Chicken Feathers and Garlic Skin: Diary of a Chinese Garment Factory Girl on Saipan

Book chronicles the experience of a garment factory worker on the US commonwealth island of Saipan
 
 
Chicken Feathers & Garlic Skin:Diary of a Chinese Garment Factory Girl on Saipan
Chicken Feathers & Garlic Skin:Diary of a Chinese Garment Factory Girl on Saipan
 
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* Cnmi
* Garment Industry
* China
* Factory Worker

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Feb. 24, 2009 - PRLog -- Revealing book chronicles secret world, as last garment factory closes on Saipan, CNMI

Saipan, CNMI—Almost twenty-six years after the first one opened in October, 1983, the last garment factory on the US territory of Saipan closed its doors January 31, 2009, ending a controversy-plagued era on this island in the Western Pacific.

   Saipan was home to a once-thriving garment industry which, at its height, hosted 36 factories which employed over 15,000 contract workers (mostly women from China, and many from Thailand, Philippines and other Pacific Islands), generated (taxes) of $40 million/year for the CNMI government, and $994 million in annual exports to the world.   
   
        “It’s a fascinating story, but much remains hidden about what things were really like here,” says Walt Goodridge, columnist for the Saipan Tribune, and editor of Chicken Feathers and Garlic Skin: Diary of a Chinese Factory Girl, the only known first-hand account of the (9-year) experience of a Chinese garment factory worker on Saipan. “Opinions vary, but most workers feel it was a benefit to earn the money they did. Uno Moda factory's closure marks a significant turning point for the island’s now primarily tourist-based economy,” Goodridge added.

         Saipan’s unique relationship with the US allowed manufacturers to have “made in the USA” labels on garments sewn there, while benefiting from lower costs and a non-US regulated working wage paid to a mostly female, non-resident workforce. As the trade tarrifs lifted, conditions became less profitable, and factories began leaving Saipan for other profit-friendly regions.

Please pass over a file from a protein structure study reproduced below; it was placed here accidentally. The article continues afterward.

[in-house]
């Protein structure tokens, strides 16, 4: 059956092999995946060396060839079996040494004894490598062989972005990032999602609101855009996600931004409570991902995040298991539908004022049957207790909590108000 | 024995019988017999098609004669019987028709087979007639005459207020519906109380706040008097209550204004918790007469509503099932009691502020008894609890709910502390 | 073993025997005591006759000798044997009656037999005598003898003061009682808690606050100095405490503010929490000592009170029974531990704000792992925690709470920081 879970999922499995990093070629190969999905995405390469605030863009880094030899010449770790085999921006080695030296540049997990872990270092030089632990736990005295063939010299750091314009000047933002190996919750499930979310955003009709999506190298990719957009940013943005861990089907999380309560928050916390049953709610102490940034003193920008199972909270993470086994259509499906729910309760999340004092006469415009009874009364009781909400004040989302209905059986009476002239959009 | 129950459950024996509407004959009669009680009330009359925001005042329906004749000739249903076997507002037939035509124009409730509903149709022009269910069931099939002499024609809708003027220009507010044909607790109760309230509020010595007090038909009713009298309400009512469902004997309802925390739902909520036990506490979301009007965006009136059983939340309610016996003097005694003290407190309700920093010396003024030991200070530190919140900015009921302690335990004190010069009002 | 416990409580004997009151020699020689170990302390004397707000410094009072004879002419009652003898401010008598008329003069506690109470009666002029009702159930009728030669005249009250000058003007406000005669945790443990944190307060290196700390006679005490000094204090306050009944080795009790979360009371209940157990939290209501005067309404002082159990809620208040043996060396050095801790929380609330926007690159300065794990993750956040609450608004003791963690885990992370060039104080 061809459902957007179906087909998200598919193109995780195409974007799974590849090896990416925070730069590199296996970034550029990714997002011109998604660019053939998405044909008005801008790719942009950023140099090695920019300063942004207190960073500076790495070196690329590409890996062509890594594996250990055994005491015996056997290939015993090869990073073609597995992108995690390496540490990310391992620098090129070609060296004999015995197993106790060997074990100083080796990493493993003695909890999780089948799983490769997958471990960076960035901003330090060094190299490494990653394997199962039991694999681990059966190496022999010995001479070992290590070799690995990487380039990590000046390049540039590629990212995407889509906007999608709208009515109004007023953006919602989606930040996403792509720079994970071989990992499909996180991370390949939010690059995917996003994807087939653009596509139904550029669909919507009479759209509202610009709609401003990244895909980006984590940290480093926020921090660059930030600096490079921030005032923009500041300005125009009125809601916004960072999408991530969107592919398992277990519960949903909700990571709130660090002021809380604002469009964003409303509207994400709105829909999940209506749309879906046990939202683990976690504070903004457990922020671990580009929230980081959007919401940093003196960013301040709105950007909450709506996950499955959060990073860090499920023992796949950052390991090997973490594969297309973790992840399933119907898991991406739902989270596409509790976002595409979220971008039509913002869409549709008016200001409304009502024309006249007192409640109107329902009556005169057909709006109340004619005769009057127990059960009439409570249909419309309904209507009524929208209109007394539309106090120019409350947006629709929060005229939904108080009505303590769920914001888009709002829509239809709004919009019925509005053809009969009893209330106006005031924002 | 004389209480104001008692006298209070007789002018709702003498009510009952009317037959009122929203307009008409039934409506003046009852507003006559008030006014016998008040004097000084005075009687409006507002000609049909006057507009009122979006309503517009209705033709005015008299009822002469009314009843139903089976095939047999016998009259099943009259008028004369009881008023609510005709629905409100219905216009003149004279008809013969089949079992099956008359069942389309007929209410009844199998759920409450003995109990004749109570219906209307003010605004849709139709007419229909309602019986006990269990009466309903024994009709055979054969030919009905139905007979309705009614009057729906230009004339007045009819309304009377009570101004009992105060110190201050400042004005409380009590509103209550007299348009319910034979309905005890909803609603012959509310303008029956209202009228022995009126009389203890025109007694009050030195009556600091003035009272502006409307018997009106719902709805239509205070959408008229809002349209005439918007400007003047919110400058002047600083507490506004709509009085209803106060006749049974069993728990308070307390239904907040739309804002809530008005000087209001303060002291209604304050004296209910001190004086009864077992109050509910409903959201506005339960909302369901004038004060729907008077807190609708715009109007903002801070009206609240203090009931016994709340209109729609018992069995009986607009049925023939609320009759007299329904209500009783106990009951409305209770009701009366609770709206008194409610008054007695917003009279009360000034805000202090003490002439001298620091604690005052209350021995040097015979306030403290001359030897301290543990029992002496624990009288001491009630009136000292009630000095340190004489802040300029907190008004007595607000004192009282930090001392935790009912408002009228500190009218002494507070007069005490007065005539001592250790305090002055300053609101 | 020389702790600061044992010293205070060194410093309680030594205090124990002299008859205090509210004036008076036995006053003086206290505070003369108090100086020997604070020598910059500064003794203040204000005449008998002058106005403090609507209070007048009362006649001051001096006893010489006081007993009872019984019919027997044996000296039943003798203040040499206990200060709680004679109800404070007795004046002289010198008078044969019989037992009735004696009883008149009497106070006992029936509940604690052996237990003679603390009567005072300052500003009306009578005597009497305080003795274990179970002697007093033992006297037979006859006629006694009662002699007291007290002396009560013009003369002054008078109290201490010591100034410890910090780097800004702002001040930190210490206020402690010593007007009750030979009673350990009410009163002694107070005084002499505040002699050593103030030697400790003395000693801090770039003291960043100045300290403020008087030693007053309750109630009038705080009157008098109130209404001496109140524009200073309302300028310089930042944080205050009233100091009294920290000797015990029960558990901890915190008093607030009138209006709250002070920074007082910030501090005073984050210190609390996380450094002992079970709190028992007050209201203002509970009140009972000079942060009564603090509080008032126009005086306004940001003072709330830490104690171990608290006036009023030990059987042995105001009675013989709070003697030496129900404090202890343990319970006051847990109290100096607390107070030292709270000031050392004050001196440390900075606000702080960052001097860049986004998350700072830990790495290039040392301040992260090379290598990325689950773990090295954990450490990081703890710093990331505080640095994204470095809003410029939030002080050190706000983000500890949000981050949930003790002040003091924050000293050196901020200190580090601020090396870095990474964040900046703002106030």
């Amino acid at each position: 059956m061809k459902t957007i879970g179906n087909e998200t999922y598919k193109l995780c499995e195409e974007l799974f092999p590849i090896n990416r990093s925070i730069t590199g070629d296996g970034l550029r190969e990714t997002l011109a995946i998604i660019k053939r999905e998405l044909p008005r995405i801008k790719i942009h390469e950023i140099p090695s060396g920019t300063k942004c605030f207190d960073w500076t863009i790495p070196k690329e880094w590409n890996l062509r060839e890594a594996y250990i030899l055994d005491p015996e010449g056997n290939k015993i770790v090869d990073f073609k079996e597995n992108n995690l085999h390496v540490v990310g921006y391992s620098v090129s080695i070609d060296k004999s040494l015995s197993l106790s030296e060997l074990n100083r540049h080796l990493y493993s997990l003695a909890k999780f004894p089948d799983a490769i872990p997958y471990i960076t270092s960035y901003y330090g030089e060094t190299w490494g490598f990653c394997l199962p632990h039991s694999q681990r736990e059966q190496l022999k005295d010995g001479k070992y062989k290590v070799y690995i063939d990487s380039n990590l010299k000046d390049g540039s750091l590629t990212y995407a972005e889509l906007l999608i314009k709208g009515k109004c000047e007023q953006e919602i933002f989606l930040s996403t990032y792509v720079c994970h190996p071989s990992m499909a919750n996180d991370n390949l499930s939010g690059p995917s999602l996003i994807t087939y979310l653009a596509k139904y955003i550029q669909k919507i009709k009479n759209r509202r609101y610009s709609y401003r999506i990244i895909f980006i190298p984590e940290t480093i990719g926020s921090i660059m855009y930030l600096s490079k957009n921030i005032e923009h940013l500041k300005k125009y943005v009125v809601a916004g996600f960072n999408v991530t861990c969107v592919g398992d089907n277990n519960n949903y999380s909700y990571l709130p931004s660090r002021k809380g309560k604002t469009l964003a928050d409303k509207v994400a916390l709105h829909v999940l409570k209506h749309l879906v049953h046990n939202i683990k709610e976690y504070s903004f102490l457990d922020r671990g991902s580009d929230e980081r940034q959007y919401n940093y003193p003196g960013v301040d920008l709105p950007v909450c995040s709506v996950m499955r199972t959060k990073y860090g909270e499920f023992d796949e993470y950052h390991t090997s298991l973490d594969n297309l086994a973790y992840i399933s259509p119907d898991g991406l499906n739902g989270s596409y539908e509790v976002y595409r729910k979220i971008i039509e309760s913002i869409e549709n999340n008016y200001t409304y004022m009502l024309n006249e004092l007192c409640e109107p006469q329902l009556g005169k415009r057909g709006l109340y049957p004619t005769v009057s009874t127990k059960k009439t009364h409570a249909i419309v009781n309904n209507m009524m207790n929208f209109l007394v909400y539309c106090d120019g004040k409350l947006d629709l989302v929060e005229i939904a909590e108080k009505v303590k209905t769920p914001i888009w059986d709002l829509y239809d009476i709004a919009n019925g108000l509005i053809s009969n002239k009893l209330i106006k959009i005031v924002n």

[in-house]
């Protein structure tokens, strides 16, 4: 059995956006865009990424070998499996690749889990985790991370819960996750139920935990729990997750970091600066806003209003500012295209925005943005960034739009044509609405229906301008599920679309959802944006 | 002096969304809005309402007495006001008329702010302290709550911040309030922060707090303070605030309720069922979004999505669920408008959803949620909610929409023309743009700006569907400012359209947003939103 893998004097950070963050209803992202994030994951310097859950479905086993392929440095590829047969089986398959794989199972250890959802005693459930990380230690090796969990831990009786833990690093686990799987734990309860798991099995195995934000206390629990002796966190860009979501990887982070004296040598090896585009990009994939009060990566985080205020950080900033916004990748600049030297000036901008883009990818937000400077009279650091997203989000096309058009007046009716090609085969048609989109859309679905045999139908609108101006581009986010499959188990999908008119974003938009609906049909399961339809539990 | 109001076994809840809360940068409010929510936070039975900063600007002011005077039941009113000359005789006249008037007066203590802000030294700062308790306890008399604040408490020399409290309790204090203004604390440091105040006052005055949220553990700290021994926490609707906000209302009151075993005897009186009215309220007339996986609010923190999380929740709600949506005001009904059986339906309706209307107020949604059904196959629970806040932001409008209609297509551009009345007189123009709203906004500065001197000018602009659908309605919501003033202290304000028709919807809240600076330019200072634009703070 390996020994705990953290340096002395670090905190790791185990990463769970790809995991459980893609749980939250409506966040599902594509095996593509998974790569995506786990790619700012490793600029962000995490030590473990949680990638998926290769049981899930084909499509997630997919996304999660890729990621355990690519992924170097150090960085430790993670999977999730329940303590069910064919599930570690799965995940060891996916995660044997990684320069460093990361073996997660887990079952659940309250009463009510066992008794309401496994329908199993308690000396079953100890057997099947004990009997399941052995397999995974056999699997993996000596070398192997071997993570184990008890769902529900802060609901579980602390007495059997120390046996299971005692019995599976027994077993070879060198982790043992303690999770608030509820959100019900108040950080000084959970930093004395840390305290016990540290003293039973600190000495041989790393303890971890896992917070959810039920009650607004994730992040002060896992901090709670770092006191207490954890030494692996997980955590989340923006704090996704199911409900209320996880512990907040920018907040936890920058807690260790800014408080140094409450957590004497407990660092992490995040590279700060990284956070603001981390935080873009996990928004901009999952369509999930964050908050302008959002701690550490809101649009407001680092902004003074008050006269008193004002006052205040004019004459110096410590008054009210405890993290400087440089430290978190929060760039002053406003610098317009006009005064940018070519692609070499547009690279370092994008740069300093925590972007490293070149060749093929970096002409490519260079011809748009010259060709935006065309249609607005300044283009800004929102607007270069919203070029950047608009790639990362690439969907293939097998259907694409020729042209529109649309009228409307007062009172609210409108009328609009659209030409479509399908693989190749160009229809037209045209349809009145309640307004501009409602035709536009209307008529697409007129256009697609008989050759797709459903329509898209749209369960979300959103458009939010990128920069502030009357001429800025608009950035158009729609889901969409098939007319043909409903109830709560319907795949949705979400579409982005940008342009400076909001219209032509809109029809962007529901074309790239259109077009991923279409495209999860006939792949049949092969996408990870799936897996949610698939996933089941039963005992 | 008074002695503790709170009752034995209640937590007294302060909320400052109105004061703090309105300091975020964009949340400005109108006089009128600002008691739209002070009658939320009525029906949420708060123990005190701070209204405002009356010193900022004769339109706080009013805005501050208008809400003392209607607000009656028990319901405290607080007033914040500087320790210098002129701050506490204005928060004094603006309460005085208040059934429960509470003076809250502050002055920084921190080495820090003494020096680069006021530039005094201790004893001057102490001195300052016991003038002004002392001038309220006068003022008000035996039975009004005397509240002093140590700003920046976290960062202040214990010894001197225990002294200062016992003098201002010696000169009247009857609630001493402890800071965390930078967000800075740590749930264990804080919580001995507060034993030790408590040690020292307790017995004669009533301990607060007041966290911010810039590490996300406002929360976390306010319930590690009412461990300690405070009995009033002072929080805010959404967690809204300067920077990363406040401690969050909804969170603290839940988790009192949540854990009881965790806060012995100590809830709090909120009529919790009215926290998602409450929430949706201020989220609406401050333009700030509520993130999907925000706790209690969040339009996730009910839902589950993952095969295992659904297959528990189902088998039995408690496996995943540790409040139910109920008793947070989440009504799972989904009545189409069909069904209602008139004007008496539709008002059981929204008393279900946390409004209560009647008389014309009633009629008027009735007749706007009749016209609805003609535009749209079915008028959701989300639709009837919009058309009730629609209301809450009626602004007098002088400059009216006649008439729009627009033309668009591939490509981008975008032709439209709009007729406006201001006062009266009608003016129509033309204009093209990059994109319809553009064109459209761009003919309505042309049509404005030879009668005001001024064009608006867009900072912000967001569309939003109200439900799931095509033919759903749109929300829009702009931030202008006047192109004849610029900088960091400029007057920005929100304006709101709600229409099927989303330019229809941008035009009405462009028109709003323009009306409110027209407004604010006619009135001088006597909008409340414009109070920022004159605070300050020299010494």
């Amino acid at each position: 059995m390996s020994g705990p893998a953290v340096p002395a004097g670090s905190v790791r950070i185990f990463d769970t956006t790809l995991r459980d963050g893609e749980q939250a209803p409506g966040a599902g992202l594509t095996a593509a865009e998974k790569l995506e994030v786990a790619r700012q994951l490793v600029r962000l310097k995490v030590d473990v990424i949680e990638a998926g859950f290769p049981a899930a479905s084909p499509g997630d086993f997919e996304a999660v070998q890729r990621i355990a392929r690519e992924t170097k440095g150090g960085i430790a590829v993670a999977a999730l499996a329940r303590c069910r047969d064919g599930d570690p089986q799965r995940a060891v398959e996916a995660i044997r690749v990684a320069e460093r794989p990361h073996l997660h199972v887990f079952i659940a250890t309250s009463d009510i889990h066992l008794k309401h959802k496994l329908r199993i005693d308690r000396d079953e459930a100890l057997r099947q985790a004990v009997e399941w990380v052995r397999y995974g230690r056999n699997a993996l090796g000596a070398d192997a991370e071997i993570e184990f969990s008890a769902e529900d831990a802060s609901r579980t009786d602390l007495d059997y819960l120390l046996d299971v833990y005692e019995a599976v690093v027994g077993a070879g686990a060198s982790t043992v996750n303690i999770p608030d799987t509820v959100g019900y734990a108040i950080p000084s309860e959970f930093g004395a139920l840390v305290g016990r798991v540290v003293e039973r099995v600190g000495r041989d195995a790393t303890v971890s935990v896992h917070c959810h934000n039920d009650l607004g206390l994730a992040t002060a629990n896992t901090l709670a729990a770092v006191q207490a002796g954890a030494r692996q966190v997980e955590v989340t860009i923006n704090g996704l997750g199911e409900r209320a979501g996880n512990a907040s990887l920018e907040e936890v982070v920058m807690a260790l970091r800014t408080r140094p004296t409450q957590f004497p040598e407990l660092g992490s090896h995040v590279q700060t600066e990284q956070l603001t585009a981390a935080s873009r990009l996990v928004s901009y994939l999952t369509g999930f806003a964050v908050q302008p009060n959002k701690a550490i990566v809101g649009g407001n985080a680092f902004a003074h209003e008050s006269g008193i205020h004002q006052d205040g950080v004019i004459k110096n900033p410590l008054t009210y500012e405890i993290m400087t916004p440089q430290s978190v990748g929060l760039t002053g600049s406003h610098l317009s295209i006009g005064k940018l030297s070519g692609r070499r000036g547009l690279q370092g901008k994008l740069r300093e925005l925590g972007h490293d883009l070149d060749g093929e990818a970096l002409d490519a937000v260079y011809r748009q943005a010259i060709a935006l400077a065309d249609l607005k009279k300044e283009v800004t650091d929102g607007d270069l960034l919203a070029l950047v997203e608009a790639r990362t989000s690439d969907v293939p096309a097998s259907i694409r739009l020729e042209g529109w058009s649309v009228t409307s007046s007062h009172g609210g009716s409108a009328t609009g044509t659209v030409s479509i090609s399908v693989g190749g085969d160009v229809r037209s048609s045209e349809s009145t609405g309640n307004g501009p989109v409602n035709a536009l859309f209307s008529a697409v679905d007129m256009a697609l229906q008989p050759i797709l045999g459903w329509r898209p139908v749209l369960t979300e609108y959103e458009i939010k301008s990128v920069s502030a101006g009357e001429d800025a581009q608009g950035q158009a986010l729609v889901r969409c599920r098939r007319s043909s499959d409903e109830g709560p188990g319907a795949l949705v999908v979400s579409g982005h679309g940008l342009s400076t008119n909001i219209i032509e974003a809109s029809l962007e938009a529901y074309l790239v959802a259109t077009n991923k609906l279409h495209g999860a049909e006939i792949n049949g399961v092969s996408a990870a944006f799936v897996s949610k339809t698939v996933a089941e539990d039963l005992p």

Visit SaipanFactoryGirl.com/facts for a 25-year industry timeline, income statistics, important milestones, dates of closures and a free excerpt from Chicken Feathers and Garlic Skin.

NOW AVAILABLE FOR ORDER; (PUB DATE: FEB 2009)
TITLE: CHICKEN FEATHERS AND GARLIC SKIN:
            Diary of a Chinese Garment Factory Girl on Saipan
AUTHOR: Chun Yu Wang
ISBN-13: 978-0-9745313-4--2;
PAGES: 196 pages;
RETAIL: $14.95

[BEGIN BACK COPY OF BOOK]

It took a lot of courage for a 25-year-old girl from Wu Xi City in Jiang Shu province, China, who had never flown on a plane, and who had never left home before, to travel 2,000 miles to a foreign country in search of work. It took even more courage to stay once she discovered what life was really like for a factory girl on the island of Saipan in the US Commonwealth of the Northern Mariana Islands (CNMI).

Did she make the greatest mistake of her life? Like many girls, she came with dreams of a better future. Yes, the pay was better than in China, but at what price? Would the high pressure of 15-hour quota-driven days of tedious, mind and finger-numbing work get to her? Or would the greedy floor monitors, and scam-artists preying on lonely, naive women rob her not just of her income, but of her innocence as well? At every turn, there were wolves ahead and tigers behind that threatened her dreams of happiness. Could she learn Saipan's secret factory system and get ahead before she lost it all? Could she save money, save face, and return to China better off? Would she even want to, given the real reason she left China in the first place?

Chicken Feathers and Garlic Skin is Chun Yu Wang’s eight-year journey. It is an inspiring and enlightening tale of determination, disappointment, justice, and triumph, and the only known first-hand account of a Saipan factory girl’s life.

Chicken Feathers and Garlic Skin is told in her own words—simple, yet full of profound insights, and from an entirely untainted perspective. It is a directly transcribed account, told without the bias of reporters, journalists, case workers, human rights activists or western worldviews. Chun Yu’s words reveal a natural storyteller’s love of the art, and an attention to detail that makes Chicken Feathers and Garlic Skin a rare, emotional, memorable experience you’ll want to share again and again.
[END BACK COPY OF BOOK]

Also available on Amazon.com and Barnes & Noble in Kindle and Nook formats respectively.

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Source:Walt Goodridge
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